“Universal Love and Borderless Rights: Attending to Our Neighbor with Pope Francis and the Good Samaritan” by Greg Marcar

In his previous encyclical Laudato Si, Pope Francis claims that the contours of biblical teaching “suggest that human life is grounded in three fundamental and closely intertwined relationships: with God, with our neighbor, and with earth itself” (para. 66). It may be observed that these three overlapping relationships are also the subjects of Francis’ encyclicals

“The Renewal of Catholic Social Concerns in Fratelli Tutti” by Thomas Massaro, S.J.

As understanding the finer points of Roman Catholic ethical doctrine can be a feat in and of itself, it is difficult to blame anyone beyond or even within the worldwide community of Catholic believers if they are somewhat mystified regarding the content and status of those documents that emanate from the Vatican and address moral

“Law as Love-Song” by Laura S. Lieber

By the 6th century CE, Christianity was a religion of empire that produced significant codices of imperial law, many of which regulated Jewish practice. Even so, however, Christian polemics against Jewish “legalism” and the perceived burden of the Mosaic-Pharisaic law were commonplace. According to foundational Christian writings, Jesus’s death on the cross and resurrection had

“Practicing (and) Catholic” by Matthew P. Cavedon

“Practicing (and) Catholic” Matthew P. Cavedon Sai Santosh Kumar Kolluru recently reflected for Canopy Forum on how Hindu beliefs and practices inform his service as a lawyer. His writing inspired me to put down some thoughts on the relationship between Catholic theology and my own practice as a criminal defense attorney. In certain ways, this

“What We Owe the Democracy: Martin Luther King, Jr., the Right to Vote, and the Call to Civic Duty” by Atiba R. Ellis

The right to vote is a contested concept in American society. The choices made by elected federal and state governments, on the behalf of “We the People” as to who is not included in our democracy both construct American citizenship and reflect American democratic values. The contest around the right to vote, called “the voting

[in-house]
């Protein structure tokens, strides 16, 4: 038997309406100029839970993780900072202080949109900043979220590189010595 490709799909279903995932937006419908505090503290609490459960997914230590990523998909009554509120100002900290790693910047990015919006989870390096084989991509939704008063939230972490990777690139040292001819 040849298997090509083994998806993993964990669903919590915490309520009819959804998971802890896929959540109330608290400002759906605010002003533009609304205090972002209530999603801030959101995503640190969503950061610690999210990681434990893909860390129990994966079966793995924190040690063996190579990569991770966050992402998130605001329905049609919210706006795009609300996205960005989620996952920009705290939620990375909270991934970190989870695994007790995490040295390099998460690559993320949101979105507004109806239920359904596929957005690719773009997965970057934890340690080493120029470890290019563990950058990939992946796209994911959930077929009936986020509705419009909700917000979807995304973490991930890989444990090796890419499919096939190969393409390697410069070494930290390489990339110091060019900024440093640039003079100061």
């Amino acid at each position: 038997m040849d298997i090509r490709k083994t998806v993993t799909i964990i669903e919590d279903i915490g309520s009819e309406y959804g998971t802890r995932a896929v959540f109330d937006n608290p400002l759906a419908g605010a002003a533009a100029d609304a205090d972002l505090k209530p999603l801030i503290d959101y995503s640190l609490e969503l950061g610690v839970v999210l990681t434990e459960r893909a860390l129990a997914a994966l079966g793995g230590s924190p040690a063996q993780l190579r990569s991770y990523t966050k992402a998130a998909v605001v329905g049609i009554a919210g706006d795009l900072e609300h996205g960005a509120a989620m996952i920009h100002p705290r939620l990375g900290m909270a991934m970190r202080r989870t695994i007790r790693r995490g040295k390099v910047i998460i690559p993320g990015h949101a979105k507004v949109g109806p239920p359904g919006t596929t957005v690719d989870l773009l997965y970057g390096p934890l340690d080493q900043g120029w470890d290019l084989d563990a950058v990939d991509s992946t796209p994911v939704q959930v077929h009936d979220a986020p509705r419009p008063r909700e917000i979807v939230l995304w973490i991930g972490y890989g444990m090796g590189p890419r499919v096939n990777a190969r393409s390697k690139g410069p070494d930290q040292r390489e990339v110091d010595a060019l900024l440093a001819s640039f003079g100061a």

“How the Divisive Nature of Religion Could Unify our Divided Politics” by Mingyu Jun

In the 2016 presidential election, 81% of white evangelical Christians voted for the GOP candidate Donald Trump, while only 16% gave their votes to Hilary Clinton.This significant margin has the potential to grow further in the 2020 election with the voting polls indicating that 82% of evangelicals would vote for Trump over Biden. To close

“Trump, Biden, and Religious Claims in a Secular Space” by John E. King

“USA Bible” by Pastor Robert / Flickr / CC BY-ND 2.0 At a campaign event in early August 2020, President Trump made statements about his Democratic rival for the presidency, Joe Biden, that went beyond his typically disparaging remarks about Biden’s policies, cognitive abilities, or political record. Instead, Trump’s comments were decidedly religious. Trump informed

“Free Speakers, Restrained Hearers: Blasphemy’s Legal Evolution” by Matthew P. Cavedon

“Free Speakers, Restrained Hearers: Blasphemy’s Legal Evolution“ Matthew P. Cavedon The most infamous terror trial in modern France began in September. Five years ago, Islamist terrorists shot nearly two dozen people at the offices of Charlie Hebdo, a satirical magazine. The publication had drawn their ire by reprinting twelve cartoons of Islam’s Prophet Muhammad that